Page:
IMF/World Bank views
The Fitch Ratings report appears to build on views contained in the latest IMF report issued in May when its executive board approved US$491.5 million COVID-19 emergency assistance for Uganda under the Rapid Credit Facility.
“The proximity of the early 2021 general elections also brings considerable uncertainty, which could affect sentiment and economic activity and lead to high spending pressures,” the IMF says.
It notes, however, that even before the COVID-19 pandemic, Uganda was already facing challenges in implementing its FY2019/20 budget due to revenue and financing shortfalls and large spending pressures.
Large spending pressures were mounting on the government mostly from wages, security needs, and the preparation for elections.
At the same time, revenue collections had been short of the FY2019/20 budget target by about Shs600 billion (0.4 percent of annualised GDP) in the first half of the fiscal year, due partly to the non-implementation of some of the planned revenue-generating measures and delays in expected oil-sector related revenues.
To cover some of the gap, the government had to issue a supplementary budget and negotiate a commercial loan from the banking sector.
Another lender, the World Bank, in its latest update on Uganda issued in February also noted the risks on the economy posed by the 2021 election. It said that while the growth outlook for Uganda is favourable, risks are tilted to the downside.
“As the 2021 elections draw closer, heightened political activity and uncertainty could lead to a rise in spending, and a fall in investment and economic activity,” the WB update says.
Uganda typically scores badly in the World Bank Governance Indicators (WBGI) which considers factors such as political stability and lack of violence, government effectiveness, rule of law, and control of corruption, voice and accountability, and regulatory quality. Uganda ranks in the 30th percentile. Election time merely increases risk projections and lowers expectations.
In Uganda, election time typically means increased political instability and violence, corruption, and spending by candidates and political parties with adverse effects on the economic fundamentals. The economy was thrown into “total chaos immediately after the 2011 elections” when inflation hit 30%, the highest since 1993.
This time the IMF is warning of civil unrest increasing in Uganda as the population deals with the difficult consequences of the COVID-19 containment measures. The main question is whether the COVID-19 pandemic will produce a temporary shock, from which the global economy and the Ugandan economy would start recovering in the second half of FY2020/21. If the outbreak proves to be more severe, the fiscal costs could be significantly higher, and the recovery could be delayed.
According to the IMF report, Ministry of Finance officials say the economy will perform better than the IMF/World Bank forecasts.
“The Ministry of Finance expects that the economy could recover somewhat faster than projected by staff, with growth at 4.5 percent in FY2020/21, supported by the measures in their response package,” the IMF says.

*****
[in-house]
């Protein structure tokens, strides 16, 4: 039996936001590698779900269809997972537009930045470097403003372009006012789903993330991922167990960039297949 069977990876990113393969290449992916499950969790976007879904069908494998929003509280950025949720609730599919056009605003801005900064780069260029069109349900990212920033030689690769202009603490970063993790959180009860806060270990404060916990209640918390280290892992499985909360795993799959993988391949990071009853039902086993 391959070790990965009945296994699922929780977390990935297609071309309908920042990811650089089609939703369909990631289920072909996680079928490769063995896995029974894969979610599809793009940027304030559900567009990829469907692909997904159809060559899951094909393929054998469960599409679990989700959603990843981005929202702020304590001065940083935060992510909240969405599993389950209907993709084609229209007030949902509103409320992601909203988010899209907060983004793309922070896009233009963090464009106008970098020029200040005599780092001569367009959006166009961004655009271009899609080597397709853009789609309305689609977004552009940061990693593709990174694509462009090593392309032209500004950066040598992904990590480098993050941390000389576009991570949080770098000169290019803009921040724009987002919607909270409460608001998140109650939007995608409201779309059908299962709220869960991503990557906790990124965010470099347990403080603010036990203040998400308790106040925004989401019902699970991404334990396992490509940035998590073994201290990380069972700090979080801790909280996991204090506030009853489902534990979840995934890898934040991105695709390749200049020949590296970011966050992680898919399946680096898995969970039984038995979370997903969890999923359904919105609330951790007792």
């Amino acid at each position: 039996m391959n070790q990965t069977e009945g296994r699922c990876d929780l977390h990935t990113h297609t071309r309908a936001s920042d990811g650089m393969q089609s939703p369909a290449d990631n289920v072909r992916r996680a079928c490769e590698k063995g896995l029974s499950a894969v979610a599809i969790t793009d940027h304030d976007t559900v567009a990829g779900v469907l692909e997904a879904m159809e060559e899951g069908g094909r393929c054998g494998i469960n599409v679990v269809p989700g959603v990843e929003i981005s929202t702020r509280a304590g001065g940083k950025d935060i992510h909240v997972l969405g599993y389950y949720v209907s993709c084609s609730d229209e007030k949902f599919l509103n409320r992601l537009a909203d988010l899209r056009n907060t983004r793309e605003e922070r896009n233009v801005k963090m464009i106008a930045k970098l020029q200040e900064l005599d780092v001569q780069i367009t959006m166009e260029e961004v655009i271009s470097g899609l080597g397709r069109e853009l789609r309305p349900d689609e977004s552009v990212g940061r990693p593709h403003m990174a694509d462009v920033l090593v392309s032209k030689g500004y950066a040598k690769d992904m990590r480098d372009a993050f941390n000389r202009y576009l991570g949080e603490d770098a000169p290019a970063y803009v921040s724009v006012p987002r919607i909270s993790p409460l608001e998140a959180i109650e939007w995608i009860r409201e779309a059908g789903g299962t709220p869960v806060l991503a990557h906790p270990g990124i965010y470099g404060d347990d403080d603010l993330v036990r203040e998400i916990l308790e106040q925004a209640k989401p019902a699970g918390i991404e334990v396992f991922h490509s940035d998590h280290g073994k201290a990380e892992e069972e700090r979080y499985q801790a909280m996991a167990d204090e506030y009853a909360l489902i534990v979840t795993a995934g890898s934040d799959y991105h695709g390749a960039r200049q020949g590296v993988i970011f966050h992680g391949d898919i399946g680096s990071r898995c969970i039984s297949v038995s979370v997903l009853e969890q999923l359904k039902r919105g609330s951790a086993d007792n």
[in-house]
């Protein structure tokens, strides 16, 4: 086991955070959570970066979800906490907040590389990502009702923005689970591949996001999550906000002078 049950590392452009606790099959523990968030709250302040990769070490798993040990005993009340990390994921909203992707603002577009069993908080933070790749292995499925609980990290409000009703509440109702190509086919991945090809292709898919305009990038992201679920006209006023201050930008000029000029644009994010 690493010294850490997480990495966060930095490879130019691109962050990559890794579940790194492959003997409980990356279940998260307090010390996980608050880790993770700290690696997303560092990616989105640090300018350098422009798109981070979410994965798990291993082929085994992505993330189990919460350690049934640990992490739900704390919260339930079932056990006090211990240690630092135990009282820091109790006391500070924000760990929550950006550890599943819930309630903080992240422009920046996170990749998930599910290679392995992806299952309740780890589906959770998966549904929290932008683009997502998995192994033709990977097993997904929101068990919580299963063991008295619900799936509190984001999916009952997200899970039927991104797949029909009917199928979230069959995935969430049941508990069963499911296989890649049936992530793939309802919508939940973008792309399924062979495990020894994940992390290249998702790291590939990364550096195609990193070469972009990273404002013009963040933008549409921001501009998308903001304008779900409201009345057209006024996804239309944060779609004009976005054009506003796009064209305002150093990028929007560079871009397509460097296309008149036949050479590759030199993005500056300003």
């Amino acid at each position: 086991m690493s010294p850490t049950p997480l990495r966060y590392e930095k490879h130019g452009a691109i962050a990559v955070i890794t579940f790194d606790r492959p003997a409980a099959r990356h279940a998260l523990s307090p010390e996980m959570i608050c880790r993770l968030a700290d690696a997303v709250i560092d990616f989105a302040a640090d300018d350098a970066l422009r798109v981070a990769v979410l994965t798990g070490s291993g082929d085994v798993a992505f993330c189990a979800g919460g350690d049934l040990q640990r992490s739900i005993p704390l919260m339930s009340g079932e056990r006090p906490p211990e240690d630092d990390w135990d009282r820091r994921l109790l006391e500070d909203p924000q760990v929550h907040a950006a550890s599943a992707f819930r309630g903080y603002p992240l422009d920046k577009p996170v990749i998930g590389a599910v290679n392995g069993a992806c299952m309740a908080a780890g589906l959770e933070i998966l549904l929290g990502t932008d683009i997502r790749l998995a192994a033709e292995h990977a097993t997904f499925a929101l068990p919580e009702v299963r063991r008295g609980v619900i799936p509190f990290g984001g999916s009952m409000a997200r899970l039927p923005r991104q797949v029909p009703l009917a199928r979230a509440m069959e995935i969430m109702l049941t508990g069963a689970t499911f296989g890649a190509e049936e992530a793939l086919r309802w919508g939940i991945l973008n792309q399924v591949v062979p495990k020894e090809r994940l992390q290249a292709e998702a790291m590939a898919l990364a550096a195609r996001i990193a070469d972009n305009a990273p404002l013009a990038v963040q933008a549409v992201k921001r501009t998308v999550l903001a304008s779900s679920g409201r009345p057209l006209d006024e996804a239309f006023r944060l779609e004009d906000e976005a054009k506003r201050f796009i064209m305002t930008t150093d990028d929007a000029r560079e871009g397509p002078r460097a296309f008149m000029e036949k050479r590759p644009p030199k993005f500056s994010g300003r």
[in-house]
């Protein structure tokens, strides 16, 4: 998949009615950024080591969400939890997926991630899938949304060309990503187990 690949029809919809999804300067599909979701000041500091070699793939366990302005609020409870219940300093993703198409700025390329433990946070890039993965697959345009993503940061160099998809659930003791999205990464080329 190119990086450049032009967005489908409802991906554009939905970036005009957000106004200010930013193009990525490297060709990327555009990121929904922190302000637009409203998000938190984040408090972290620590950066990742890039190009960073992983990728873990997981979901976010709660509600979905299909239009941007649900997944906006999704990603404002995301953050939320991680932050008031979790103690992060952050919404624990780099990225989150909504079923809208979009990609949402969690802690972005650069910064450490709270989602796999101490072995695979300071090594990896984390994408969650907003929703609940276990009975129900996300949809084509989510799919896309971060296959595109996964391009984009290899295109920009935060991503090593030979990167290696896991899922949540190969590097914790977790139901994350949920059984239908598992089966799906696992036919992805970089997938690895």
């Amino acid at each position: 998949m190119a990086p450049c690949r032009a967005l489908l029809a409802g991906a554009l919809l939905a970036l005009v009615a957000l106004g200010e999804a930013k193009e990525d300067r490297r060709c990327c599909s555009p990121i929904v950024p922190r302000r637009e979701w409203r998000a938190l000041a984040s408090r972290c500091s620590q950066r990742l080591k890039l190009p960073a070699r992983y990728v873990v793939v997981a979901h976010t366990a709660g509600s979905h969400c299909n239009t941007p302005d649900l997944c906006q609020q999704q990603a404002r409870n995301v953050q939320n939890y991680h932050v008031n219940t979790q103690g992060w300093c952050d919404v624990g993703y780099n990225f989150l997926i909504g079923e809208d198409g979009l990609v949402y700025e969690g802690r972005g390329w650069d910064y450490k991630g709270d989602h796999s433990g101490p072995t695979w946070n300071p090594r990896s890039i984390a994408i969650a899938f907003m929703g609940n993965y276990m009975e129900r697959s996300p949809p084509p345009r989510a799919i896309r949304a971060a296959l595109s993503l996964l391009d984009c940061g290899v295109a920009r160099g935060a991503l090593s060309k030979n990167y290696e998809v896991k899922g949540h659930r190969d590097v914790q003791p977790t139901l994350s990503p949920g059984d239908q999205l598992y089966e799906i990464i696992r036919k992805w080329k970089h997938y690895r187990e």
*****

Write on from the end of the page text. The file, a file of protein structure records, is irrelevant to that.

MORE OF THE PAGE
The Finance officials are banking on exports to neighboring countries to drive the recovery. But the demand for Uganda exports will depend on the economic recovery of its neighbours.
But Bank of Uganda (BoU) has forecast a likely rise in prices of goods and services in the months towards the general elections.
According to BoU Governor Emmanuel Tumusiime-Mutebile, annual core inflation, which measures the increases in prices of goods and services less electricity, food and water, will peak at 6.4% between October and December 2020. This will be above the 5% inflation target.
There are indications that with six months to the general election, core inflation rose to 4.9% in June from 3.2 per cent in May, according to latest Uganda Bureau of Statistics (UBOS) figures.
While opposition candidates and parties are struggling to fund their campaigns, President Yoweri Museveni routinely employs both state and private resources to run his campaign and that of candidates of the ruling party, NRM.
Museveni and his party pay nomination fees for their candidates, which alone often stretch into billions. According to one study, when nomination fees were increased significantly in 2016, from roughly US$60 (Approx. Shs200,000) to US$880 (Approx.Shs3 million) for parliamentary candidates, the ruling party which had a candidate in every constituency had to pay over US$350,000 in nomination fees alone.
The party also funds the campaign of its candidates while the candidates provide entertainment and physical gifts such as sugar, salt, hoes, motor bikes, and more to voters.
Meanwhile, the government spends more money on election logistics, increased security, and paramilitary forces such as LDUs and crime preventers. The excess spending has led to runaway inflation in all election in Uganda stating in 2006.
Estimates informed by ruling party insiders show that Museveni’s party spent Shs13 billion in the 1996 elections, Shs30 billion in 2001, Shs50 billion in 2006. Estimates for both the 2011 and 2016 elections are much higher, with insiders putting the figures at between Shs.120 billion and Shs.350 billion. The expenditure on the 2021 election is likely to be higher.